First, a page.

When Paris-based Believe announced on Tuesday (June 1) that it had launched its IPO in Paris, some were puzzled to see it was only looking to raise € 300 million, as opposed to the originally proposed 500 Million euros that it could bring back in early May.
Within hours of the IPO announcement, Believe CEO Denis Ladegaillerie explained the move: He told the French media that Believe had made the decision to partially lower its increase target because it would be “less dilutive” for current shareholders.
The 300 million euros would be enough to finance the sales and service company’s acquisition plans until the end of 2023 – after that there will be “more interesting options” to raise another 200 million euros and more.
What the Ladegaillerie seemed to achieve was that Believe – which is currently worth around 2 billion euros – had decided to go public via the IPO (around 15%) than originally planned, since the company was up would be worth significantly more in 2023 than it is today and could rise again in a stronger position.
It didn’t, he told us, because Believe was concerned about weak demand from potential shareholders.
He definitely got it right. According to reports from Bloomberg and Reuters this morning (June 4th), Believe has already attracted enough investor demand to fill the entire order book for the initial offering of 15,384,616 shares from the IPO. It did so within just three working days of the Tuesday morning announcement.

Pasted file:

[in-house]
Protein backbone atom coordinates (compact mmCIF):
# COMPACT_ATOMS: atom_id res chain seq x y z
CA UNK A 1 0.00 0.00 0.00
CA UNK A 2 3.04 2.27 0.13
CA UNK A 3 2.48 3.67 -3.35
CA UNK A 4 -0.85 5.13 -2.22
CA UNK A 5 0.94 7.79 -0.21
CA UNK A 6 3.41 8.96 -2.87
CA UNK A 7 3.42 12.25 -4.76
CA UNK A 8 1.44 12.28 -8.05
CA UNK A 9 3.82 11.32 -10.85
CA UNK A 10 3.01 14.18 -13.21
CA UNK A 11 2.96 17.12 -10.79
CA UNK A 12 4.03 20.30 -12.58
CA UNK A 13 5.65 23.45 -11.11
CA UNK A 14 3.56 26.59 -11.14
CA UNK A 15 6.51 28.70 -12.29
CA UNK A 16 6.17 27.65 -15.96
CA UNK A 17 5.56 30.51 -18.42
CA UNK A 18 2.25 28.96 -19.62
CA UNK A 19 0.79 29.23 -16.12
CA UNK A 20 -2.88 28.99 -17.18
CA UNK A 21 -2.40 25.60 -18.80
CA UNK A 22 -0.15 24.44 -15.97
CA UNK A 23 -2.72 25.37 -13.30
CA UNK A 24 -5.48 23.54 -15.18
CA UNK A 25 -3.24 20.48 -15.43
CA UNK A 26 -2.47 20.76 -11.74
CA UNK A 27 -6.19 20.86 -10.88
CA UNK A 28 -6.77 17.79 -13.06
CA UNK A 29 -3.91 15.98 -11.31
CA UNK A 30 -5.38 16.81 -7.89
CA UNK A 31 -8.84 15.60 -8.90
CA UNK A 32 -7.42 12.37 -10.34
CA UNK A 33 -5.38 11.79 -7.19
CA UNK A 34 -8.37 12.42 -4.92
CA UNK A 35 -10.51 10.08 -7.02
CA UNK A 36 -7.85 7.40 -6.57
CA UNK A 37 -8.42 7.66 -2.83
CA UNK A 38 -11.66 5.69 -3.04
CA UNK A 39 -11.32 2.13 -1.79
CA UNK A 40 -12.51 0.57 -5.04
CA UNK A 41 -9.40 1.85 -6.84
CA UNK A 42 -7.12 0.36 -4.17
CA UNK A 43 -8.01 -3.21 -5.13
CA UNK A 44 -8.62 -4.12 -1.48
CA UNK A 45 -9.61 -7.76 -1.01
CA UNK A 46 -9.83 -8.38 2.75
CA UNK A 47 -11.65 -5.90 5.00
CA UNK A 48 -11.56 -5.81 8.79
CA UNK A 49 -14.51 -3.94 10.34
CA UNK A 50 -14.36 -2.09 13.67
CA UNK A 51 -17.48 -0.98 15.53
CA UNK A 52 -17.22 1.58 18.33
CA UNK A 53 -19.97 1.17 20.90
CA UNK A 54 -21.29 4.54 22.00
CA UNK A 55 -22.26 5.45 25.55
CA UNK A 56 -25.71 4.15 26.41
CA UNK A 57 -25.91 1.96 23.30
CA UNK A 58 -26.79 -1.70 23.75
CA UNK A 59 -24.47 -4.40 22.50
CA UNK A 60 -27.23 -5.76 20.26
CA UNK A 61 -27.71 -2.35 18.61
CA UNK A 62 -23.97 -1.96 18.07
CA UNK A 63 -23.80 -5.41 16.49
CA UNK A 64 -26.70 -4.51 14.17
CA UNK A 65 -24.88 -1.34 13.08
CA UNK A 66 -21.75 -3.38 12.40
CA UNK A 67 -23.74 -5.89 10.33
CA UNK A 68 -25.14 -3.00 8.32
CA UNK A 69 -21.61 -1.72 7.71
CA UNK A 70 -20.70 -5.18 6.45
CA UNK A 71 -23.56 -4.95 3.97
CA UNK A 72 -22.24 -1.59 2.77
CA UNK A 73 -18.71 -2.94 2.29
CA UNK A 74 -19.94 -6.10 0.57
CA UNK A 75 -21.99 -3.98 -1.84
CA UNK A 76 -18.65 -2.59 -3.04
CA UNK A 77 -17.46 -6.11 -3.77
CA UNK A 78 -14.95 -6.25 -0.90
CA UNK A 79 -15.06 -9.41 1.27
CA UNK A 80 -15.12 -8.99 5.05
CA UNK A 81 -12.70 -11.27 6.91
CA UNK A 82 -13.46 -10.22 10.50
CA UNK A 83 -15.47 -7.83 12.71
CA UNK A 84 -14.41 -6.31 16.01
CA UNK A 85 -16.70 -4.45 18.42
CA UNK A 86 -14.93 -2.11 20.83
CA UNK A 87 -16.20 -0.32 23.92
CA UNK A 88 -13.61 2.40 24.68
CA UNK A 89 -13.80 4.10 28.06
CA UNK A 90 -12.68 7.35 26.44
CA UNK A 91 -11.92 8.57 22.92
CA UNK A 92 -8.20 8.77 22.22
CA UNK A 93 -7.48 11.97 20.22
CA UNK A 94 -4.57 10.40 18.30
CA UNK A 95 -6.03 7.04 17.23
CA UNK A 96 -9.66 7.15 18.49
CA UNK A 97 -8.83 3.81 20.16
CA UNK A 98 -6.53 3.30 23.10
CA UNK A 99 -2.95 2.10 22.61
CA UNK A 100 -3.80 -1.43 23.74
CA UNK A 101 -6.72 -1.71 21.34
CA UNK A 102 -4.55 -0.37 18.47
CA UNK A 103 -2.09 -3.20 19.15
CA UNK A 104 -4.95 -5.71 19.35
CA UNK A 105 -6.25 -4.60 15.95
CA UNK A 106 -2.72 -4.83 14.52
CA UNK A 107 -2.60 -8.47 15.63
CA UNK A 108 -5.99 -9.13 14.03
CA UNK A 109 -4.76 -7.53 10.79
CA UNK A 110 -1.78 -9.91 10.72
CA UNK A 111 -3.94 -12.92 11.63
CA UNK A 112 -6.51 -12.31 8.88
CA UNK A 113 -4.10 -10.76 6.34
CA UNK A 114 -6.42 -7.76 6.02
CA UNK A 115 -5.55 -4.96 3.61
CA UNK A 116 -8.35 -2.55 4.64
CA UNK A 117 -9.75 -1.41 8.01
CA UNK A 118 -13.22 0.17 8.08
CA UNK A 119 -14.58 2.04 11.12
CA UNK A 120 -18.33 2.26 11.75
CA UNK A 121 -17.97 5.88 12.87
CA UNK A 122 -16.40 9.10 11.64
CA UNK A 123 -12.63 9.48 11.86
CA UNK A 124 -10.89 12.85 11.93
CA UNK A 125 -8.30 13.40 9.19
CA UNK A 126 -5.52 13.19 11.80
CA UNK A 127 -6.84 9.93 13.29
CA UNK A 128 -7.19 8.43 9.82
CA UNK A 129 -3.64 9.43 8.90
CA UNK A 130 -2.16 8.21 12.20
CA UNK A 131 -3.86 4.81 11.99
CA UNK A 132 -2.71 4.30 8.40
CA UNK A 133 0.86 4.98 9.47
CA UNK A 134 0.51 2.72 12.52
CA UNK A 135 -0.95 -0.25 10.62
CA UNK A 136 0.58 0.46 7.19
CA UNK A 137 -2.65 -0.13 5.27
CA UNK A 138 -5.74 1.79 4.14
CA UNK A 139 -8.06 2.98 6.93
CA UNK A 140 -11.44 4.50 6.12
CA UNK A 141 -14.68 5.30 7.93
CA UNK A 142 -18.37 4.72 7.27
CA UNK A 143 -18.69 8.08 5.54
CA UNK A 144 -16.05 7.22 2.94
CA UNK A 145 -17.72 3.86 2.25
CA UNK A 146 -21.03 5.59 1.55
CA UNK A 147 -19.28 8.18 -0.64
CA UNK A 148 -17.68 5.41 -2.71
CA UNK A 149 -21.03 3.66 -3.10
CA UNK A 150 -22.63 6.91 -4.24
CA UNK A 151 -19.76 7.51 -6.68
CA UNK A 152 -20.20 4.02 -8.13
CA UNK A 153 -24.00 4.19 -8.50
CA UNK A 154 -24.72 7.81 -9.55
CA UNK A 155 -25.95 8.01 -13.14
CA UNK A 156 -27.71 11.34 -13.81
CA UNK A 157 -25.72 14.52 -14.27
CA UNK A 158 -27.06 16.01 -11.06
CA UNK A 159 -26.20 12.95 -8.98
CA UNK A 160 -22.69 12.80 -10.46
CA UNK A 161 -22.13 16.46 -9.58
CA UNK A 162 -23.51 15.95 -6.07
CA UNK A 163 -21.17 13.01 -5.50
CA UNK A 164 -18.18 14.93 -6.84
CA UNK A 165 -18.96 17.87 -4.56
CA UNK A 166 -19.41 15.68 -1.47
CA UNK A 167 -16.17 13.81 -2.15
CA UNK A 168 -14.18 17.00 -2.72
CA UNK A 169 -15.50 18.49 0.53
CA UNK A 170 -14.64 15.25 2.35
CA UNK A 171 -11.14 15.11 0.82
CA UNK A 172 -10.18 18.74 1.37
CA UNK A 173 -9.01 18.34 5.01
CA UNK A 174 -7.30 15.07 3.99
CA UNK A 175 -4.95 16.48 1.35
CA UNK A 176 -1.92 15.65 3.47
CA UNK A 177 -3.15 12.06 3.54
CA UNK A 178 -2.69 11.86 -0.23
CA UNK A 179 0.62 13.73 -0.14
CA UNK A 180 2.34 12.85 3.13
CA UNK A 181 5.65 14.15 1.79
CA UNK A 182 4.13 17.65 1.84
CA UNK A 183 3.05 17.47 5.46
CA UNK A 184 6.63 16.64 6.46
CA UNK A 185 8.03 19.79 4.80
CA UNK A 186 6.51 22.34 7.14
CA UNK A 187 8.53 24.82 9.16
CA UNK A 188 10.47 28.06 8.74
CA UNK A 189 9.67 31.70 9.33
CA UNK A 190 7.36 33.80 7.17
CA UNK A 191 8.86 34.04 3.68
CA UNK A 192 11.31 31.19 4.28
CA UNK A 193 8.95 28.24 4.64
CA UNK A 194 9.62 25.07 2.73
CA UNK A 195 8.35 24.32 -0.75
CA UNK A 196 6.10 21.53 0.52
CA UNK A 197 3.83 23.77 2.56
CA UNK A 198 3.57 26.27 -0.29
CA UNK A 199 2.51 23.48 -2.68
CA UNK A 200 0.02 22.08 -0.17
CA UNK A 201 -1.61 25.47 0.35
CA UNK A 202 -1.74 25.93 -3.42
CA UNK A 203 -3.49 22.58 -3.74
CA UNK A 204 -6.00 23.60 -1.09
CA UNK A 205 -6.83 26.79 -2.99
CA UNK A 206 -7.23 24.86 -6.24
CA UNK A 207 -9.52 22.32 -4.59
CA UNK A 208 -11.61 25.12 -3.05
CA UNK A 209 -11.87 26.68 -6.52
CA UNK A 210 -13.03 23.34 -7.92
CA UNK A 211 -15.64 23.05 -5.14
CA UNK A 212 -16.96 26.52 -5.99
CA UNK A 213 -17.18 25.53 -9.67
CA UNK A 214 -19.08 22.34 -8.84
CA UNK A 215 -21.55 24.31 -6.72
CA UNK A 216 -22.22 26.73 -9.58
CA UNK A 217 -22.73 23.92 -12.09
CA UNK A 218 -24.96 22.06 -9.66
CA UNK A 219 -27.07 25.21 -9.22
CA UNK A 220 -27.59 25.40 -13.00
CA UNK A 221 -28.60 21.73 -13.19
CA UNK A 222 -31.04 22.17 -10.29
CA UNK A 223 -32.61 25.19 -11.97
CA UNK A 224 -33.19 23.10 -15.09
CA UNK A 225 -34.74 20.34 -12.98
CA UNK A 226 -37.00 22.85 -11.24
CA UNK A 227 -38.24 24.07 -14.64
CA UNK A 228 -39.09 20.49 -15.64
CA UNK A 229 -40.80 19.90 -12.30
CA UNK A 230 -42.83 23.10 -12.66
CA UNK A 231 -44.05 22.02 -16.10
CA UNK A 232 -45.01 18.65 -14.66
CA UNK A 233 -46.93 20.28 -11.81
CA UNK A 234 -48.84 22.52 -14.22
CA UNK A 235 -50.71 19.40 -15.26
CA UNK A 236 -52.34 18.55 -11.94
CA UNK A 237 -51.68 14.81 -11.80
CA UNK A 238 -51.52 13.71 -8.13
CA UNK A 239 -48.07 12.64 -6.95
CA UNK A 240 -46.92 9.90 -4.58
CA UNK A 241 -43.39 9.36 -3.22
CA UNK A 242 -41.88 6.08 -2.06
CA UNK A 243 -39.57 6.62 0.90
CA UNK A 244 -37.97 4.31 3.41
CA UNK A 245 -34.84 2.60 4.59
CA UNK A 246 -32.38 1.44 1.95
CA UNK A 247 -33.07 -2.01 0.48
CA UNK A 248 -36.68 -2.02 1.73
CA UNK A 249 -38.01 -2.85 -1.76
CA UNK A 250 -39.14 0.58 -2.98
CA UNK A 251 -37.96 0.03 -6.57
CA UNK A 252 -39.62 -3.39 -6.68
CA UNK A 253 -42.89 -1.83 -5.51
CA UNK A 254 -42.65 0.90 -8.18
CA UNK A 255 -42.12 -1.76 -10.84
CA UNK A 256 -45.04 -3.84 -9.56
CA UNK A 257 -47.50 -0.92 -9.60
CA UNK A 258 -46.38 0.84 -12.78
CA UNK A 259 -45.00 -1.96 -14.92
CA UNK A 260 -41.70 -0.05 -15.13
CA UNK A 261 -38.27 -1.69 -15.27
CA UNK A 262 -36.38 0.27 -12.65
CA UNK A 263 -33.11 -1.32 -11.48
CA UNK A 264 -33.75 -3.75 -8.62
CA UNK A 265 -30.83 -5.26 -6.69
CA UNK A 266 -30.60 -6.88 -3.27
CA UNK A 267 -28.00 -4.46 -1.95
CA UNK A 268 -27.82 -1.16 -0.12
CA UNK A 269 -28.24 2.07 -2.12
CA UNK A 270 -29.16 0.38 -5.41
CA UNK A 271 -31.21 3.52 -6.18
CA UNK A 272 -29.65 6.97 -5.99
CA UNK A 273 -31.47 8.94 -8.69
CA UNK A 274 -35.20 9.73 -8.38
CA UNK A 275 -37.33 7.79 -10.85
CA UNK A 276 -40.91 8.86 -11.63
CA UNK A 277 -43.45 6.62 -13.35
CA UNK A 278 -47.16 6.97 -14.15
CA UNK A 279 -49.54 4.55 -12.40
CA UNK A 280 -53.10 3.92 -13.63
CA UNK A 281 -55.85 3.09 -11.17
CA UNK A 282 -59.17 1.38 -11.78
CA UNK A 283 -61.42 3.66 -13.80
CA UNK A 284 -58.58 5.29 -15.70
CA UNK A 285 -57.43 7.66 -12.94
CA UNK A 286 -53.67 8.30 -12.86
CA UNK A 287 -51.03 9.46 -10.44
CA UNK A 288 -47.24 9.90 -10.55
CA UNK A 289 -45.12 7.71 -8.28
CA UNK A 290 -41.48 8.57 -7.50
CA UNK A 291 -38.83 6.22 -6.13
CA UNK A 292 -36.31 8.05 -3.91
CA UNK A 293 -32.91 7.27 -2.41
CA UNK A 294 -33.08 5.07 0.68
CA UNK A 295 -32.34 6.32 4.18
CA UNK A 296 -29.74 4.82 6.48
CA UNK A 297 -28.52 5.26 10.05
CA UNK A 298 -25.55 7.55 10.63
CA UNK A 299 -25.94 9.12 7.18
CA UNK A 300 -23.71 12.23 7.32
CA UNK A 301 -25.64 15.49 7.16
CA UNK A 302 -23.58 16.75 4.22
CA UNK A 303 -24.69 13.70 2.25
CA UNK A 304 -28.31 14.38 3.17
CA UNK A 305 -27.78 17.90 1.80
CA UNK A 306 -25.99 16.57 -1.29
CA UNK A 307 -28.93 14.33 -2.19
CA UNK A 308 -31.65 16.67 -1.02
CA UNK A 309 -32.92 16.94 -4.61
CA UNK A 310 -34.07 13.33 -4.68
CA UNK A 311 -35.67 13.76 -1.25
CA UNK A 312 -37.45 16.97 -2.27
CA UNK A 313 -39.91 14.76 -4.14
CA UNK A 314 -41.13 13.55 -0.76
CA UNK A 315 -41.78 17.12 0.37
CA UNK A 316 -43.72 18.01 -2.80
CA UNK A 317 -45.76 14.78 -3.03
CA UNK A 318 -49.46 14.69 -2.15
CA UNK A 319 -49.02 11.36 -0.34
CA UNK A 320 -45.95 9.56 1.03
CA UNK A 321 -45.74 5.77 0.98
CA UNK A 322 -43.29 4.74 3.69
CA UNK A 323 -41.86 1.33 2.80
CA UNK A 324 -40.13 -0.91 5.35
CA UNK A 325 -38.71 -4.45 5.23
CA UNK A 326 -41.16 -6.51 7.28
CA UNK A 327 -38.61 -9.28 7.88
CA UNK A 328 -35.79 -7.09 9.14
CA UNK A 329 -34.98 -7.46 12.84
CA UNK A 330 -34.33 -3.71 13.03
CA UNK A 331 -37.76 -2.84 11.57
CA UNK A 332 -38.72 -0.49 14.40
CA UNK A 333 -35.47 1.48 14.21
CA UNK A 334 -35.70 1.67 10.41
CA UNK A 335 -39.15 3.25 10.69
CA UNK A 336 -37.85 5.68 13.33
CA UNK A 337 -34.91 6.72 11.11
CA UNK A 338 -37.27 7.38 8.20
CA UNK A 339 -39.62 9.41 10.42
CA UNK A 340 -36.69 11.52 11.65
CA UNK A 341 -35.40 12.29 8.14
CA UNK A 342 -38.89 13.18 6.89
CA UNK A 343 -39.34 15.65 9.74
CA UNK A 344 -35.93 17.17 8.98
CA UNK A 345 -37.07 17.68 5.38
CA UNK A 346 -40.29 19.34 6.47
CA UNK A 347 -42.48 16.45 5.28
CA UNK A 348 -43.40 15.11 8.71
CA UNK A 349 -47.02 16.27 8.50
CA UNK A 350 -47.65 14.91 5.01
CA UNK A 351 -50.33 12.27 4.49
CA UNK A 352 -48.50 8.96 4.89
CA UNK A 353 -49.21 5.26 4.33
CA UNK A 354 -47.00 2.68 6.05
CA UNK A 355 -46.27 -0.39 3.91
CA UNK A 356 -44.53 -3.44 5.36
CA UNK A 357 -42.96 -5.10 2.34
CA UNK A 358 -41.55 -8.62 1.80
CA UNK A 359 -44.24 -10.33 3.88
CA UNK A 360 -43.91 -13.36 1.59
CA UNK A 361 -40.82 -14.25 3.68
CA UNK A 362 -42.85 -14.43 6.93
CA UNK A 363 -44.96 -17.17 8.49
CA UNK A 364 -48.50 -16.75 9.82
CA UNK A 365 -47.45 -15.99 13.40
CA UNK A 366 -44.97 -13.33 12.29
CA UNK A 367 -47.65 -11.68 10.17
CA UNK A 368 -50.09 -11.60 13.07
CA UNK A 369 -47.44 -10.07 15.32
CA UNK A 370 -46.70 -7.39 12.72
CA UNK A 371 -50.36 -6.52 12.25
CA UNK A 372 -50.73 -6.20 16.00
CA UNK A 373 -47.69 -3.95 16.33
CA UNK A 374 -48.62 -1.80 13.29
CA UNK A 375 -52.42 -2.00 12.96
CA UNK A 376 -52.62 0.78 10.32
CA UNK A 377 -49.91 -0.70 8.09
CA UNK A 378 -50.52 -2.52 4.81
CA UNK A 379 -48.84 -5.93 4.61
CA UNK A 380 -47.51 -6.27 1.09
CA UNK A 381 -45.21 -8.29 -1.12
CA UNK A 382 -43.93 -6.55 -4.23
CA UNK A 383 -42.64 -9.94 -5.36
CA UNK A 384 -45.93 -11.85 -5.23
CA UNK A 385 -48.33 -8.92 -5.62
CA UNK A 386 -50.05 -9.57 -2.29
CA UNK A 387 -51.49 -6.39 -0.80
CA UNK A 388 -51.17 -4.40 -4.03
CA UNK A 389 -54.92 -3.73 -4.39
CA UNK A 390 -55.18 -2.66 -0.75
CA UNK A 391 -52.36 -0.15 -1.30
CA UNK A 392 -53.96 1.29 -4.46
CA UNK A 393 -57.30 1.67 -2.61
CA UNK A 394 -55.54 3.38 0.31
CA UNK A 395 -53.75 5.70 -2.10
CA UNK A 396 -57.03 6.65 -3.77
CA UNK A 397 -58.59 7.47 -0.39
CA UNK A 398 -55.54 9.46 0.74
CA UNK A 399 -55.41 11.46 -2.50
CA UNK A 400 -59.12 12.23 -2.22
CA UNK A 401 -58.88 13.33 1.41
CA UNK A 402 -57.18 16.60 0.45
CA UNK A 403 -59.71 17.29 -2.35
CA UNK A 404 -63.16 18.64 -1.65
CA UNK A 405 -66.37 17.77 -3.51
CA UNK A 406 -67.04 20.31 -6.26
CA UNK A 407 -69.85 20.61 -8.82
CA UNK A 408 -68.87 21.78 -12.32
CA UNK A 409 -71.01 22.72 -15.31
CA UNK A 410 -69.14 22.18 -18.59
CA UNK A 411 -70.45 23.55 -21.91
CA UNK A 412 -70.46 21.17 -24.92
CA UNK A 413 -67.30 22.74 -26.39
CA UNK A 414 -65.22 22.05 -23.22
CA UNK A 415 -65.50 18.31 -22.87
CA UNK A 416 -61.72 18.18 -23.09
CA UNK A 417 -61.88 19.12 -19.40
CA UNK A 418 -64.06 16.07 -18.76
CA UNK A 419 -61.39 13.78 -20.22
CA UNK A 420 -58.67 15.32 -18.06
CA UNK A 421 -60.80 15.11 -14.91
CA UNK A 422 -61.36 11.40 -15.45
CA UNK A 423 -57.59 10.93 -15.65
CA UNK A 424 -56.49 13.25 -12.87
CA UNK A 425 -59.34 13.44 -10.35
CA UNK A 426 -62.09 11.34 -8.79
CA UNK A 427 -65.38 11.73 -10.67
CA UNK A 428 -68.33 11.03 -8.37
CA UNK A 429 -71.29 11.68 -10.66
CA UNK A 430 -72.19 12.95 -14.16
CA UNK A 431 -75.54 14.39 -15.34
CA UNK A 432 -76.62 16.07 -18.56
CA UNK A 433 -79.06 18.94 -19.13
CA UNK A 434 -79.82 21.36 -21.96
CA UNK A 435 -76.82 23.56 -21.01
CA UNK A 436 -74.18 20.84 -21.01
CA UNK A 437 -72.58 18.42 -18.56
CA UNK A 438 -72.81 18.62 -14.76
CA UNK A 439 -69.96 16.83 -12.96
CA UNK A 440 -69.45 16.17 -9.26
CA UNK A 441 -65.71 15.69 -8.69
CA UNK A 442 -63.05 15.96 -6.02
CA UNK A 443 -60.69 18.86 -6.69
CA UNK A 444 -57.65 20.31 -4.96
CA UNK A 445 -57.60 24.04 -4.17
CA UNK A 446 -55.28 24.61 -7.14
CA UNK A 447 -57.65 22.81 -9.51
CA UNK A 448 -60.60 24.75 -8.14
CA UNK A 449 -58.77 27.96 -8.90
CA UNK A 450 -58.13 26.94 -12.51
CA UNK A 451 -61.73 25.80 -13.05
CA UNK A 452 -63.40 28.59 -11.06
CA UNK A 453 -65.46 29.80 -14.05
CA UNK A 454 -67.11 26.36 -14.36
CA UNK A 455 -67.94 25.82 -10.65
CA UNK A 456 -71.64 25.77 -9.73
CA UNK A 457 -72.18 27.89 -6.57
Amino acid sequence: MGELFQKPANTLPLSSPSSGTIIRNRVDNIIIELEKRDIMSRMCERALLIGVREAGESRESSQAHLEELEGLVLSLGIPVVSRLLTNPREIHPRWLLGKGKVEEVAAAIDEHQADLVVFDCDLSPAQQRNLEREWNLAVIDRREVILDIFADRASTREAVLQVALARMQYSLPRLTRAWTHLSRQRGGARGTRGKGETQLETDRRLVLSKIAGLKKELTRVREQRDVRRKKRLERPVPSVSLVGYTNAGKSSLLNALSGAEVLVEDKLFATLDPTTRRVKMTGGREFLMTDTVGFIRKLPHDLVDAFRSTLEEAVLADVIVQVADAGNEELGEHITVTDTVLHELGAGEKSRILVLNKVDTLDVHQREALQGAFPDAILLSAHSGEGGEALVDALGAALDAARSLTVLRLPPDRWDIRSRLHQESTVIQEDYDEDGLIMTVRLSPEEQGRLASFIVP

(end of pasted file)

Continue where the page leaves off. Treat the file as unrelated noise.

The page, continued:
In addition, Believe has also secured maximum demand for a greenshoe allotment of additional shares valued at 10% of the initial issue.
In other words, it’s a surefire thing that Believe has completed IPO share sell orders that will bring in the desired $ 300 million plus 10% more (totaling $ 330 million).
We already know who one of these shareholders will be: Believe announced on Tuesday that the Fund Stratégique de Participations (FSP) had committed itself to ordering shares worth 60 million euros as part of the IPO.
Believe will set the final price of its public offering next Wednesday (June 9th) and is expected to start trading on Paris Euronext the next day.
Believe’s consolidated sales reached 124 million euros in the first quarter of 2021 (which Believe calls the “most productive” quarter of all time), up 26% (+ 23% organically) over the same period in 2020.
Believe owns the DIY distribution platform TuneCore and operates its own artist and label services.
Believe Artist & Label Services gained new clients in the first quarter including multiple platinum British singer / songwriter James Morrison and Communion Records – the current home of Laurel, Bear’s Den and Lucy Rose who previously spearheaded the careers of Ben. started by Howard, Michael Kiwanuka and Catfish and the Bottlemen.Music business worldwide